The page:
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Minute for Mission: International Day for Farmers’ Struggles


Gratitude for farmers and seeds!

April 17, 2023

Platter of pulses, millets and beans. Photo credit: Meine Landwirtschaft

Do you thank farmers when you say grace before a meal? In a globalized food system, you have many farmers to cover! And a substantial number of them are scattered around the world, growing everything from coffee and cacao, to cantaloupes and chickens. Yes, despite the fact that the U.S. grows its own melons and millions of chickens, we both export and import those very same items.

Overall, the number of farmers who grow for export is relatively small compared to the hundreds of millions of farmers who grow for local, regional or national markets — and those farmers produce over half of the world’s food. To them, we dedicate this day!

Every year on April 17, the global farmers movement La Via Campesina calls upon their allies, member organizations and you to take action on this day. Farmers, who feed the planet, tragically are among the poorest and hungriest people in the world. Theirs is a daily and seasonal struggle for seed, land and water rights. Peasants’ rights include the rights to food; food sovereignty; an adequate standard of living; seeds, land and other natural resources; and to a safe, clean and a healthy environment.

Seeds, of course, are a primary focus for farmers. Yet the diversity of seeds available and their control over them diminishes as giant companies grab patents and claim them as their own intellectual property.

In January 2023, young farmer leaders from La Via Campesina participated in a rally in defense of seed diversity and called on governments to enforce stricter regulation of genetic engineering during the Global Forum for Food and Agriculture in Berlin, Germany. Tyler Short, from Family Farm Defenders and Louisville’s Food in Neighborhoods, a grantee of the Presbyterian Hunger Program, was one of the delegates to the Forum. 

The delegation reminded the forum that seeds are public commons and for more than 10 millennia, farmers have been selecting, exchanging, storing and selling seeds. They critiqued attempts by corporations, aided by friendly governments, to appropriate and privatize seeds and to criminalize farmer seed keeping and exchanges.

As part of their statement to the forum, they said “many farmers have lost their seed sovereignty and are now dependent on multinational seed companies, which determine which seeds with which characteristics are marketed. These developments are fatal and hamper the realization of the right to food and overcoming hunger. At the same time, this dependence leads to uniformity in the fields and thus threatens biodiversity.”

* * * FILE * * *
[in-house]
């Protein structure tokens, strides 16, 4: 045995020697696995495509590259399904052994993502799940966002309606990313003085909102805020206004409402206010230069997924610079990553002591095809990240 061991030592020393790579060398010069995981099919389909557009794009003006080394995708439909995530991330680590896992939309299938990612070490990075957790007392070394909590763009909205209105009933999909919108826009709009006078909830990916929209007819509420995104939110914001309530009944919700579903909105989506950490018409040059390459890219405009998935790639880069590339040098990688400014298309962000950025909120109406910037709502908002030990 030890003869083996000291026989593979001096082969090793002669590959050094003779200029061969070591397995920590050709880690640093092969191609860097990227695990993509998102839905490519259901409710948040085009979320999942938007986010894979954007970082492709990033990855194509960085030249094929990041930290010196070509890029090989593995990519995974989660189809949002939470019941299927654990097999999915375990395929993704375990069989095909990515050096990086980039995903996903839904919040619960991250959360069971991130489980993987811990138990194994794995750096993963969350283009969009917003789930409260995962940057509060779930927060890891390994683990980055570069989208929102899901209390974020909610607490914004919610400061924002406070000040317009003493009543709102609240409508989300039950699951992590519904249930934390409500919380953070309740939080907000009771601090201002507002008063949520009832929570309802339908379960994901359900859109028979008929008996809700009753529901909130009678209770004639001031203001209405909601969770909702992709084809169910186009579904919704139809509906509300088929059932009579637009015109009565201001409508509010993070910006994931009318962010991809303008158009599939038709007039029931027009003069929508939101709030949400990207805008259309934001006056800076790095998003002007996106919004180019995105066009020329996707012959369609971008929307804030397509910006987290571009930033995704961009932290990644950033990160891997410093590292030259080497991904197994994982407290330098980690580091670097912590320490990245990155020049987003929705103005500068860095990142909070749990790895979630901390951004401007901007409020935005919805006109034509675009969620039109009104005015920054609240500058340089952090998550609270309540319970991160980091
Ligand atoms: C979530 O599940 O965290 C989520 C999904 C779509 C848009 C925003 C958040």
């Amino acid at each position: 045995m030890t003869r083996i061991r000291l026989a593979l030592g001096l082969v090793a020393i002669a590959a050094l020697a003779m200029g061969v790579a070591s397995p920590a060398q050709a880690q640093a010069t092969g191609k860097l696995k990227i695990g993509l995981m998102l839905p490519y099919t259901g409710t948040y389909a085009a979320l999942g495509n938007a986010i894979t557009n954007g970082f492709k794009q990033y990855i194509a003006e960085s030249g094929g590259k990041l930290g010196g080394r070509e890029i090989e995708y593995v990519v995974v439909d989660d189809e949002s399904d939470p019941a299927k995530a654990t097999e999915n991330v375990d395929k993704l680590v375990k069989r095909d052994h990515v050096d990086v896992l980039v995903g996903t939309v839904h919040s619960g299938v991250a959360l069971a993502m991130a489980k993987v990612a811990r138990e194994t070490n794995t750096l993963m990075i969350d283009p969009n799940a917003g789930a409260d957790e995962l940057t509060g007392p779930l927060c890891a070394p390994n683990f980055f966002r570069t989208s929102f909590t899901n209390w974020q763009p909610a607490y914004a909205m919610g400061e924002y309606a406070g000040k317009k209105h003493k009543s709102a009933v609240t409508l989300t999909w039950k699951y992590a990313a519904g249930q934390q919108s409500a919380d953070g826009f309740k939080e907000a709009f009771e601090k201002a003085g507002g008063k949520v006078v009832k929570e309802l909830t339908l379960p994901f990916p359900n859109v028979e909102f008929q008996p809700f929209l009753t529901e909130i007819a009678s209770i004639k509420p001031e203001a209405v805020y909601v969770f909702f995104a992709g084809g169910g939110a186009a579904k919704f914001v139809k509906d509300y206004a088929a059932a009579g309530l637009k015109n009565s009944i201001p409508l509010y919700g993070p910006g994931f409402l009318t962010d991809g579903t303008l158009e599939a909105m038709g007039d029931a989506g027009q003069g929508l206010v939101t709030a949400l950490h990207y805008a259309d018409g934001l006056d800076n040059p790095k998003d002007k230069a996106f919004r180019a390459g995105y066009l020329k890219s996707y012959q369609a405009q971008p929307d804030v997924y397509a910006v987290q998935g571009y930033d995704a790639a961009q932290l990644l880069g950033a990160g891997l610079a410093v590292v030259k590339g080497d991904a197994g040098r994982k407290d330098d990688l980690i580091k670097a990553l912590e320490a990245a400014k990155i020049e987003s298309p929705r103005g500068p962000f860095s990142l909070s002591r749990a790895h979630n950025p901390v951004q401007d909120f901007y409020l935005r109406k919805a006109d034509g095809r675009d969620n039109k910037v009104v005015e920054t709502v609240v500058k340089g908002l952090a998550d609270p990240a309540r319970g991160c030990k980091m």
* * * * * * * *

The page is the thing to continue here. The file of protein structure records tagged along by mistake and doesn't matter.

Chengeto Muzira of the Zimbabwean Small Holder Organic Farmers’ Forum, one of the young peasant leaders who attended the summit, said:

“Seed biopiracy occurs when rich people and corporations steal local seeds and commercialize them for profit. This theft is done by buying up local and national gene banks and all the research facilities associated with them. With access to local seeds, patents are developed that make the seeds less accessible to farmers, especially peasants and other small-scale farmers.”

The delegation also warned that a powerful lobby comprising transnational corporations and technical and scientific associations is working to exempt new genetic engineering processes from regulations in Europe.

Muzira continued, “This is despite the fact that even the first generation of genetic engineering has not contributed to the fight against hunger but has forced millions of farmers into dependence on agricultural corporations and debt. At the same time, production systems have been established based on genetically engineered pesticide-tolerant plants and place an extreme burden on biodiversity.”

 Andrew Kang Bartlett, Associate for National Hunger Concerns, Compassion, Peace & Justice, Presbyterian Mission Agency

Today’s Focus: International Day for Farmers’ Struggles

Let us join in prayer for:

PC(USA) Agencies’ Staff
Charles Baker, Production Clerk I, Presbyterian Distribution Service, (A Corp)
Janelle Baker, Mission Specialist, Racial Equity & Women’s Intercultural Ministries, Presbyterian Mission Agency

Let us pray

We pray for all the farmers who toil so we may eat. We send our thoughts to their families and their communities everywhere. May they all be safe, healthy and happy. We pray, too, that they can protect their livelihoods in the face of companies and misguided approaches to development that produce efficiency and profit, while privatizing land, reducing biodiversity, creating poverty and despoiling God’s Creation. We pray for strength for the producers who practice agroecological and regenerative farming, who strive to leave healthy ecosystems to their children and grandchildren. For ourselves, we pray for strength to make needed changes in our own lives and to help bring about a more just and sustainable world.

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